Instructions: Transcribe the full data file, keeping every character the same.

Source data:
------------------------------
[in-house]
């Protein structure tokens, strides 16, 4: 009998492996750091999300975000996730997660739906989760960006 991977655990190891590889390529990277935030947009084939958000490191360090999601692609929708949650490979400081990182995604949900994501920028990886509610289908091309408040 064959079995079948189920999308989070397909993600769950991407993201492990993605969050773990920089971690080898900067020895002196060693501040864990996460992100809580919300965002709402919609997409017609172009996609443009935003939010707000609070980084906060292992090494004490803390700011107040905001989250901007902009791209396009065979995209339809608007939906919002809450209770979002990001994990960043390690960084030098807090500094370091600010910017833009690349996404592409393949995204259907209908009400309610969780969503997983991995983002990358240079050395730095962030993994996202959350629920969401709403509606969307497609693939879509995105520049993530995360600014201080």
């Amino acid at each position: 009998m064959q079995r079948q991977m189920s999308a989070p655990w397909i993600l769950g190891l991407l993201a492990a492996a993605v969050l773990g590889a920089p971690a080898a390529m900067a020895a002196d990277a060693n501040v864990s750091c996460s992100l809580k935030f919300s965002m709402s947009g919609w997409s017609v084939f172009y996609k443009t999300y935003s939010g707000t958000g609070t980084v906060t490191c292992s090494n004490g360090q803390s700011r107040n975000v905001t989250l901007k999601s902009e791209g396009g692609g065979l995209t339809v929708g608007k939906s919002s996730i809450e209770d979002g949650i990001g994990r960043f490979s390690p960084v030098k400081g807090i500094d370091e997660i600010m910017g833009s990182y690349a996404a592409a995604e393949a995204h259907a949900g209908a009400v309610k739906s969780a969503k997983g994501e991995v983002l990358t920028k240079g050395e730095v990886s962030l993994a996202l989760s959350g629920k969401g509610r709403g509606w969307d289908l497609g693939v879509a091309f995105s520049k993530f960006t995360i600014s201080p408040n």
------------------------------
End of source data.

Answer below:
[in-house]
């Protein structure tokens, strides 16, 4: 009998492996750091999300975000996730997660739906989760960006 991977655990190891590889390529990277935030947009084939958000490191360090999601692609929708949650490979400081990182995604949900994501920028990886509610289908091309408040 064959079995079948189920999308989070397909993600769950991407993201492990993605969050773990920089971690080898900067020895002196060693501040864990996460992100809580919300965002709402919609997409017609172009996609443009935003939010707000609070980084906060292992090494004490803390700011107040905001989250901007902009791209396009065979995209339809608007939906919002809450209770979002990001994990960043390690960084030098807090500094370091600010910017833009690349996404592409393949995204259907209908009400309610969780969503997983991995983002990358240079050395730095962030993994996202959350629920969401709403509606969307497609693939879509995105520049993530995360600014201080």
């Amino acid at each position: 009998m064959q079995r079948q991977m189920s999308a989070p655990w397909i993600l769950g190891l991407l993201a492990a492996a993605v969050l773990g590889a920089p971690a080898a390529m900067a020895a002196d990277a060693n501040v864990s750091c996460s992100l809580k935030f919300s965002m709402s947009g919609w997409s017609v084939f172009y996609k443009t999300y935003s939010g707000t958000g609070t980084v906060t490191c292992s090494n004490g360090q803390s700011r107040n975000v905001t989250l901007k999601s902009e791209g396009g692609g065979l995209t339809v929708g608007k939906s919002s996730i809450e209770d979002g949650i990001g994990r960043f490979s390690p960084v030098k400081g807090i500094d370091e997660i600010m910017g833009s990182y690349a996404a592409a995604e393949a995204h259907a949900g209908a009400v309610k739906s969780a969503k997983g994501e991995v983002l990358t920028k240079g050395e730095v990886s962030l993994a996202l989760s959350g629920k969401g509610r709403g509606w969307d289908l497609g693939v879509a091309f995105s520049k993530f960006t995360i600014s201080p408040n």